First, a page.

Self-Driving Trucks to Begin Driving on the Roads of Texas

As autonomous vehicle technology develops, Texas is becoming the ideal state for industry innovators to test out cargo delivery by self-driving trucks.

Driverless vehicles, such as Tesla’s models and test cars introduced by Uber, are seen by many as the next “big thing” in transportation. News of developments in the industry has gained media attention because of the novelty of the concept — and because of the fact that the cars present some dangers.

Autonomous vehicles have been involved in several accidents since testing began, a notable case being the fatal pedestrian strike that occurred in Tempe, AZ last year. While self-driving cars still have a long way to go before they are truly integrated into the nation’s roads, the complications that have happened during testing raise understandable concerns.

Although self-driving cars have inspired testing and related legislation throughout the United States, autonomous trucks have not received the same welcome. The size of trucks, and the complexities of their operating systems, have raised concerns about their safety if left driverless. The potential risks of releasing self-driving 18-wheelers onto the roads have caused several states to ban the vehicles — but Texas has welcomed the new technology.

According to Wired, the autonomous truck industry has been embraced by the Texas Department of Transportation, and the state’s Department of Public Safety. Self-driving trucks are not only allowed in Texas, but “self-driving-vehicle developers don’t need special permits to test in Texas, and don’t have to tell authorities where they’re testing, or for how long—or even that they’re doing it.”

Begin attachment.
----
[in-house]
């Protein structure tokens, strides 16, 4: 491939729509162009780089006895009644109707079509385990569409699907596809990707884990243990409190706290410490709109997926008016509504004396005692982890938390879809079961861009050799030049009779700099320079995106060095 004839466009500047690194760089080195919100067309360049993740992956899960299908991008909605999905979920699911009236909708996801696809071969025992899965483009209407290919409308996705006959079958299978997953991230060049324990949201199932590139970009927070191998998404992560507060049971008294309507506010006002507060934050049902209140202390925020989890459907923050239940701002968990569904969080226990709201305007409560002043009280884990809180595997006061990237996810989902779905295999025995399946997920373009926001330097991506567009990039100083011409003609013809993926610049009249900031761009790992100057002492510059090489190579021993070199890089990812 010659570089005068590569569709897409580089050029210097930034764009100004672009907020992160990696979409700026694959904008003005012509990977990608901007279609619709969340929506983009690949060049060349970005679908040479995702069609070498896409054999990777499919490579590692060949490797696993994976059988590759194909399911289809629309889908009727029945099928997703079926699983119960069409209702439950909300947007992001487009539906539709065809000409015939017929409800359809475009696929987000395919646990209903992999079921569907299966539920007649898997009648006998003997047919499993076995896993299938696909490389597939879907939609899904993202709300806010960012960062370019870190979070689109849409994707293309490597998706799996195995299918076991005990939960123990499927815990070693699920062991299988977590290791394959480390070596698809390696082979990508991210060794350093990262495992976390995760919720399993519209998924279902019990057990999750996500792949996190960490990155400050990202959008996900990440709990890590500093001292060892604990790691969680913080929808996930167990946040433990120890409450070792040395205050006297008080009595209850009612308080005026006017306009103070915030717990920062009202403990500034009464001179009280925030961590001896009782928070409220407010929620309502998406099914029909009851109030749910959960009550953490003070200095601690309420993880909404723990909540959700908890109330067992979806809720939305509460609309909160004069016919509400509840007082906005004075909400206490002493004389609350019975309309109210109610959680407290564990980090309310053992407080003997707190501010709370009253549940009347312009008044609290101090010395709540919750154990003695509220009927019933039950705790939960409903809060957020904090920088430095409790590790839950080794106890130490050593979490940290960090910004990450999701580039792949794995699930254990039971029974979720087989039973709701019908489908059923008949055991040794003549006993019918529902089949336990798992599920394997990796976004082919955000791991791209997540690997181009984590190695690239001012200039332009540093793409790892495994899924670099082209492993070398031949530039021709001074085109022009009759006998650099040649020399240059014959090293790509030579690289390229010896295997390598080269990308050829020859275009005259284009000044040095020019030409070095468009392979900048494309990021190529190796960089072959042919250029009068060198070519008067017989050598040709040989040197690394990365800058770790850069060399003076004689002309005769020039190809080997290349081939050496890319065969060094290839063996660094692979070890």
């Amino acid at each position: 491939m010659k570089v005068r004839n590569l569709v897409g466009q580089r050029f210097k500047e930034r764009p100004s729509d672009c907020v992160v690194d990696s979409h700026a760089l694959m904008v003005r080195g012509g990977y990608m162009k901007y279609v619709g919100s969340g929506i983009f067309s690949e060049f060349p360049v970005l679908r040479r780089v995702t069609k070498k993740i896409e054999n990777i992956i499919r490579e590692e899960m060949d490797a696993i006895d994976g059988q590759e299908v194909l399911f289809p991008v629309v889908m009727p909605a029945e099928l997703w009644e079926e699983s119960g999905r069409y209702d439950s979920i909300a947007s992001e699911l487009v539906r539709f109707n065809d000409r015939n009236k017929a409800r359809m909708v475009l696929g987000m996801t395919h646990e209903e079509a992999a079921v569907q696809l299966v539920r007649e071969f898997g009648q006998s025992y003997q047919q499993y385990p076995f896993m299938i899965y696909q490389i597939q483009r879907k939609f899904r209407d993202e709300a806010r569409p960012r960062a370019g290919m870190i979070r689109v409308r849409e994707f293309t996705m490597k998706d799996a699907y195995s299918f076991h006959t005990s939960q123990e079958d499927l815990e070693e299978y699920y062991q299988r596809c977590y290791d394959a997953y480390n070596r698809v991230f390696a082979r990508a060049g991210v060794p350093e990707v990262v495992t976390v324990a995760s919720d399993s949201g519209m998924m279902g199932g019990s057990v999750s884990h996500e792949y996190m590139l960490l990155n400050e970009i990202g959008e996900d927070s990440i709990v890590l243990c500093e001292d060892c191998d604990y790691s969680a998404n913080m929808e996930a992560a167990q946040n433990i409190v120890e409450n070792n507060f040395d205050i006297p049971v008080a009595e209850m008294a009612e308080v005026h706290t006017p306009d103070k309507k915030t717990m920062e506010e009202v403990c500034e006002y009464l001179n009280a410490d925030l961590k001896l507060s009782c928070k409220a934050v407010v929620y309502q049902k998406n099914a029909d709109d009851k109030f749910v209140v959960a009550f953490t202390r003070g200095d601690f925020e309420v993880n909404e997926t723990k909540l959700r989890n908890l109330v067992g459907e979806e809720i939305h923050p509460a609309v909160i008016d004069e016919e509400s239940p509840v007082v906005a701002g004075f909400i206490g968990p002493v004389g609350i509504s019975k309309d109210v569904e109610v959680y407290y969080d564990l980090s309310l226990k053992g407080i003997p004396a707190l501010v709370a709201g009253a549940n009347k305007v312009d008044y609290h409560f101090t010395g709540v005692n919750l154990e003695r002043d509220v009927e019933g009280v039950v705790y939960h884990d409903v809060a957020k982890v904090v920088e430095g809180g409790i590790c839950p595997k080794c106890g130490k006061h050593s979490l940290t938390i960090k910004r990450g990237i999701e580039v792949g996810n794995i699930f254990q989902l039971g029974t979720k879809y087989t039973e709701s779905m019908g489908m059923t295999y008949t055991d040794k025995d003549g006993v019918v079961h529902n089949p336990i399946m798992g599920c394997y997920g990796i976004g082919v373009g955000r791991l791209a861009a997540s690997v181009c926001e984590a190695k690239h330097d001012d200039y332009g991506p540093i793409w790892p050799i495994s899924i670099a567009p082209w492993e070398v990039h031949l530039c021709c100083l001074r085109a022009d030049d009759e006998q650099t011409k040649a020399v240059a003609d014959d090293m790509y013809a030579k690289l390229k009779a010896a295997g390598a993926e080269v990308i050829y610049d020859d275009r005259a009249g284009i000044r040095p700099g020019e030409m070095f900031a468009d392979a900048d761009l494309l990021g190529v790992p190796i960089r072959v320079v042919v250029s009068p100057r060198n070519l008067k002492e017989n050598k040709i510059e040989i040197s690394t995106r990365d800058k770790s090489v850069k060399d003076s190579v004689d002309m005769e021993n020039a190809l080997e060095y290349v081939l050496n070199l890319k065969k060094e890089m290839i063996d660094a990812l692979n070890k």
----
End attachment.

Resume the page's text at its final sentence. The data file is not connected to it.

In addition to the support from authorities, businesses also cite the state’s weather, long highways, and successful existing (non-autonomous) trucking industry. For these reasons, companies like Kodiak Robotics, TuSimple, Peloton Technology, Embark, Starsky Robotics, and Ike are flocking to the Lone Star state. The businesses, many of them startups, have either already began administering tests in the state or are planning to start.

For now, businesses that have begun testing still appoint a “driver” to sit in the autonomous vehicles. Their job is to step in if any malfunctions occur and compromise the safety of the trucks.

Truck accidents often result is extremely debilitating injuries for victims. A person who is involved in a collision with an 18-wheeler can sustain life-altering injuries that require long-term treatment to address. With little regulation on the self-driving truck industry, the possibility of autonomous truck accidents is becoming a threat as companies move into Texas.

At Ortega, McGlashan, Hicks & Perez, PLLC, our attorneys are dedicated to helping injury victims recover the compensation they deserve. Call (915) 206-5154 or use our contact form to schedule a free case evaluation.